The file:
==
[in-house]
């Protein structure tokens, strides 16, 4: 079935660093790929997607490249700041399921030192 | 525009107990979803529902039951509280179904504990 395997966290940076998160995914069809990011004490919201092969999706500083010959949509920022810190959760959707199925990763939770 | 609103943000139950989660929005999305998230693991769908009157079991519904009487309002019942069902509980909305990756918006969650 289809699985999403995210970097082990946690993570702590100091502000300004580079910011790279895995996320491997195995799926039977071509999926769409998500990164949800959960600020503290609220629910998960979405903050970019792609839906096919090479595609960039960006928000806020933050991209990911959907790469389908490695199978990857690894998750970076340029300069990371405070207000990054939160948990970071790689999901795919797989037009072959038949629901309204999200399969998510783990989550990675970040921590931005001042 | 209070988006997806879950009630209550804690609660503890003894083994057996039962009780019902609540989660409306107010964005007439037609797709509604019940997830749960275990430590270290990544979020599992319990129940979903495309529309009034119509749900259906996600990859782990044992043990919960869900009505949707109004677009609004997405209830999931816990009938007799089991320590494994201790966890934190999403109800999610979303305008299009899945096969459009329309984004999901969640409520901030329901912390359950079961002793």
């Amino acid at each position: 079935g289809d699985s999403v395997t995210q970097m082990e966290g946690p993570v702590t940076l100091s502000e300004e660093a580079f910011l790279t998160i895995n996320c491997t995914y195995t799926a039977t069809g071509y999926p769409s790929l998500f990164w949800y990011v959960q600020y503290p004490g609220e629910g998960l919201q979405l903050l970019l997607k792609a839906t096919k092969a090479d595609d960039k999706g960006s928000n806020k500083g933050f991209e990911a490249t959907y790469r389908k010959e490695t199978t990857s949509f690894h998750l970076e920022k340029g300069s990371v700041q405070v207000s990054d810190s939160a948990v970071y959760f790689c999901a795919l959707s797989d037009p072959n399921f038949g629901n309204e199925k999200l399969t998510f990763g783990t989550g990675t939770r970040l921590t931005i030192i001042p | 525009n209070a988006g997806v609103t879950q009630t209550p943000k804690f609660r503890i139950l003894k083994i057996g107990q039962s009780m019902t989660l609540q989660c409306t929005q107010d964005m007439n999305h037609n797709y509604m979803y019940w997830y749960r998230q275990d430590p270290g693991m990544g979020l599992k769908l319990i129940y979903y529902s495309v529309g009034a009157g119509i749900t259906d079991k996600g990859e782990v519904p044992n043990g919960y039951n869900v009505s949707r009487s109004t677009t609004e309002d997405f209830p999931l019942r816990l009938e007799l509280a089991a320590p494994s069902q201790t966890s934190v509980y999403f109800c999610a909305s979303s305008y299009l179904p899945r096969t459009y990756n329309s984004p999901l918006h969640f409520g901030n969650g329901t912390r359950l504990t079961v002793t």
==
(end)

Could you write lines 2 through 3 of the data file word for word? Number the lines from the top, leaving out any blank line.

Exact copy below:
């Protein structure tokens, strides 16, 4: 079935660093790929997607490249700041399921030192 | 525009107990979803529902039951509280179904504990 395997966290940076998160995914069809990011004490919201092969999706500083010959949509920022810190959760959707199925990763939770 | 609103943000139950989660929005999305998230693991769908009157079991519904009487309002019942069902509980909305990756918006969650 289809699985999403995210970097082990946690993570702590100091502000300004580079910011790279895995996320491997195995799926039977071509999926769409998500990164949800959960600020503290609220629910998960979405903050970019792609839906096919090479595609960039960006928000806020933050991209990911959907790469389908490695199978990857690894998750970076340029300069990371405070207000990054939160948990970071790689999901795919797989037009072959038949629901309204999200399969998510783990989550990675970040921590931005001042 | 209070988006997806879950009630209550804690609660503890003894083994057996039962009780019902609540989660409306107010964005007439037609797709509604019940997830749960275990430590270290990544979020599992319990129940979903495309529309009034119509749900259906996600990859782990044992043990919960869900009505949707109004677009609004997405209830999931816990009938007799089991320590494994201790966890934190999403109800999610979303305008299009899945096969459009329309984004999901969640409520901030329901912390359950079961002793």
């Amino acid at each position: 079935g289809d699985s999403v395997t995210q970097m082990e966290g946690p993570v702590t940076l100091s502000e300004e660093a580079f910011l790279t998160i895995n996320c491997t995914y195995t799926a039977t069809g071509y999926p769409s790929l998500f990164w949800y990011v959960q600020y503290p004490g609220e629910g998960l919201q979405l903050l970019l997607k792609a839906t096919k092969a090479d595609d960039k999706g960006s928000n806020k500083g933050f991209e990911a490249t959907y790469r389908k010959e490695t199978t990857s949509f690894h998750l970076e920022k340029g300069s990371v700041q405070v207000s990054d810190s939160a948990v970071y959760f790689c999901a795919l959707s797989d037009p072959n399921f038949g629901n309204e199925k999200l399969t998510f990763g783990t989550g990675t939770r970040l921590t931005i030192i001042p | 525009n209070a988006g997806v609103t879950q009630t209550p943000k804690f609660r503890i139950l003894k083994i057996g107990q039962s009780m019902t989660l609540q989660c409306t929005q107010d964005m007439n999305h037609n797709y509604m979803y019940w997830y749960r998230q275990d430590p270290g693991m990544g979020l599992k769908l319990i129940y979903y529902s495309v529309g009034a009157g119509i749900t259906d079991k996600g990859e782990v519904p044992n043990g919960y039951n869900v009505s949707r009487s109004t677009t609004e309002d997405f209830p999931l019942r816990l009938e007799l509280a089991a320590p494994s069902q201790t966890s934190v509980y999403f109800c999610a909305s979303s305008y299009l179904p899945r096969t459009y990756n329309s984004p999901l918006h969640f409520g901030n969650g329901t912390r359950l504990t079961v002793t």